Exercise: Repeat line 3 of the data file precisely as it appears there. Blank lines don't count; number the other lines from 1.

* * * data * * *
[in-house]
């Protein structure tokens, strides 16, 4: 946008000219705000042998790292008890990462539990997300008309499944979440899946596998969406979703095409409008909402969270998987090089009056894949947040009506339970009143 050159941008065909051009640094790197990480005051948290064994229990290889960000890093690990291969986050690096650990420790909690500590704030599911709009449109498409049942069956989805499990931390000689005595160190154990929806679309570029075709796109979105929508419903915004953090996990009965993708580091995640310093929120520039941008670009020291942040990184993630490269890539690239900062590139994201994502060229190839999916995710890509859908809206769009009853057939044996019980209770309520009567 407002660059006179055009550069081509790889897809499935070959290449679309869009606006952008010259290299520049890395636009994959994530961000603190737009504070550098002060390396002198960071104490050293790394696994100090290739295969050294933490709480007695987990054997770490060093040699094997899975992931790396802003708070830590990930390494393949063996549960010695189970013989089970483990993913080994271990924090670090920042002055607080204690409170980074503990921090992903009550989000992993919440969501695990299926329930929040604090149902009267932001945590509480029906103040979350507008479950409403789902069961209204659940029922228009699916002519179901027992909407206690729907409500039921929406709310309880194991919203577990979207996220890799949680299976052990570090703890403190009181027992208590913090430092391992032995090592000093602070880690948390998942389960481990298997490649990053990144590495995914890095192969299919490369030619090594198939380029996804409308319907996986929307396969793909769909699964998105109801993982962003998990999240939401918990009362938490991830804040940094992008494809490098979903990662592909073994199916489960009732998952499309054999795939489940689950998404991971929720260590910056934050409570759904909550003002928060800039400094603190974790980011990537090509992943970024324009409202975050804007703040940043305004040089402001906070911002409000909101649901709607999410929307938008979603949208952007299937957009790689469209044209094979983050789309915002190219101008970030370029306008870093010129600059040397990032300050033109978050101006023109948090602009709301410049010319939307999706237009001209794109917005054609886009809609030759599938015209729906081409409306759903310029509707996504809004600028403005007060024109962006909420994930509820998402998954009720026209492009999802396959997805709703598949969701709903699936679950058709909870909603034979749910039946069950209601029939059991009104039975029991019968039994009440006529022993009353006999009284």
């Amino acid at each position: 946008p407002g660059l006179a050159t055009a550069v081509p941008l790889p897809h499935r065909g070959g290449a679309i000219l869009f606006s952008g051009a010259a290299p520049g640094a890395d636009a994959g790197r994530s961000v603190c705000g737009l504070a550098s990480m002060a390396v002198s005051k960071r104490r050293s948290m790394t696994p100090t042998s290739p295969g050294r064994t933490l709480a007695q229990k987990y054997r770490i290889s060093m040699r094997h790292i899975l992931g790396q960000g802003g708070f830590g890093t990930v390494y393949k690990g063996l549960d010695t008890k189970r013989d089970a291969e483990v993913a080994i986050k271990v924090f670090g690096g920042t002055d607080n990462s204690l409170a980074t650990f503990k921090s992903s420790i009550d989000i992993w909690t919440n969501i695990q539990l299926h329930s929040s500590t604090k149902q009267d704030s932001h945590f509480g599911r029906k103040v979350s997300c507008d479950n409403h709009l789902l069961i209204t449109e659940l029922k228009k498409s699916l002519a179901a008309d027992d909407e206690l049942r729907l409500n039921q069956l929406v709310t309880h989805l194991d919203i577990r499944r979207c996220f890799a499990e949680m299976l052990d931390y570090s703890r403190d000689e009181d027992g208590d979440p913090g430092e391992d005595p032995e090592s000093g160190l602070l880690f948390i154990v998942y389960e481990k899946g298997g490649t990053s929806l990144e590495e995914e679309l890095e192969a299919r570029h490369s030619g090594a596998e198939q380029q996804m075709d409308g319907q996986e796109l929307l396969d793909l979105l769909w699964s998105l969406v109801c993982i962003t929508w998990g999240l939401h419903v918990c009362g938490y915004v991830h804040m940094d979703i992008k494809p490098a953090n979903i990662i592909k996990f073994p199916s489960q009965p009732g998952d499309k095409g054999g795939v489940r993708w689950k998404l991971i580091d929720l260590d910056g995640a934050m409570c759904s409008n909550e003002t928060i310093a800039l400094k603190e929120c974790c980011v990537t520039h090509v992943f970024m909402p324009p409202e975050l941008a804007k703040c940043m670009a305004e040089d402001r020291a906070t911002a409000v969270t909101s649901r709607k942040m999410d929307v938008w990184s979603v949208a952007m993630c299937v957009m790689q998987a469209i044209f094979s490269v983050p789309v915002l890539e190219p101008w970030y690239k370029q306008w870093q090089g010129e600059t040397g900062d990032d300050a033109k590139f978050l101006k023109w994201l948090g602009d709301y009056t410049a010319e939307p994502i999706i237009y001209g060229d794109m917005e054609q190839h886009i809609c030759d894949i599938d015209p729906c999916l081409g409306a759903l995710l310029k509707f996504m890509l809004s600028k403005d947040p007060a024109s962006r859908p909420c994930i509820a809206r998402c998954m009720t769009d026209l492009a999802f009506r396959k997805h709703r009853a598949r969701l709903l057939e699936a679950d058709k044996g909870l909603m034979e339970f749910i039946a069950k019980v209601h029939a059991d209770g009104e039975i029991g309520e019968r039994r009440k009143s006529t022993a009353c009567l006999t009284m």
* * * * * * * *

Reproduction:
């Amino acid at each position: 946008p407002g660059l006179a050159t055009a550069v081509p941008l790889p897809h499935r065909g070959g290449a679309i000219l869009f606006s952008g051009a010259a290299p520049g640094a890395d636009a994959g790197r994530s961000v603190c705000g737009l504070a550098s990480m002060a390396v002198s005051k960071r104490r050293s948290m790394t696994p100090t042998s290739p295969g050294r064994t933490l709480a007695q229990k987990y054997r770490i290889s060093m040699r094997h790292i899975l992931g790396q960000g802003g708070f830590g890093t990930v390494y393949k690990g063996l549960d010695t008890k189970r013989d089970a291969e483990v993913a080994i986050k271990v924090f670090g690096g920042t002055d607080n990462s204690l409170a980074t650990f503990k921090s992903s420790i009550d989000i992993w909690t919440n969501i695990q539990l299926h329930s929040s500590t604090k149902q009267d704030s932001h945590f509480g599911r029906k103040v979350s997300c507008d479950n409403h709009l789902l069961i209204t449109e659940l029922k228009k498409s699916l002519a179901a008309d027992d909407e206690l049942r729907l409500n039921q069956l929406v709310t309880h989805l194991d919203i577990r499944r979207c996220f890799a499990e949680m299976l052990d931390y570090s703890r403190d000689e009181d027992g208590d979440p913090g430092e391992d005595p032995e090592s000093g160190l602070l880690f948390i154990v998942y389960e481990k899946g298997g490649t990053s929806l990144e590495e995914e679309l890095e192969a299919r570029h490369s030619g090594a596998e198939q380029q996804m075709d409308g319907q996986e796109l929307l396969d793909l979105l769909w699964s998105l969406v109801c993982i962003t929508w998990g999240l939401h419903v918990c009362g938490y915004v991830h804040m940094d979703i992008k494809p490098a953090n979903i990662i592909k996990f073994p199916s489960q009965p009732g998952d499309k095409g054999g795939v489940r993708w689950k998404l991971i580091d929720l260590d910056g995640a934050m409570c759904s409008n909550e003002t928060i310093a800039l400094k603190e929120c974790c980011v990537t520039h090509v992943f970024m909402p324009p409202e975050l941008a804007k703040c940043m670009a305004e040089d402001r020291a906070t911002a409000v969270t909101s649901r709607k942040m999410d929307v938008w990184s979603v949208a952007m993630c299937v957009m790689q998987a469209i044209f094979s490269v983050p789309v915002l890539e190219p101008w970030y690239k370029q306008w870093q090089g010129e600059t040397g900062d990032d300050a033109k590139f978050l101006k023109w994201l948090g602009d709301y009056t410049a010319e939307p994502i999706i237009y001209g060229d794109m917005e054609q190839h886009i809609c030759d894949i599938d015209p729906c999916l081409g409306a759903l995710l310029k509707f996504m890509l809004s600028k403005d947040p007060a024109s962006r859908p909420c994930i509820a809206r998402c998954m009720t769009d026209l492009a999802f009506r396959k997805h709703r009853a598949r969701l709903l057939e699936a679950d058709k044996g909870l909603m034979e339970f749910i039946a069950k019980v209601h029939a059991d209770g009104e039975i029991g309520e019968r039994r009440k009143s006529t022993a009353c009567l006999t009284m």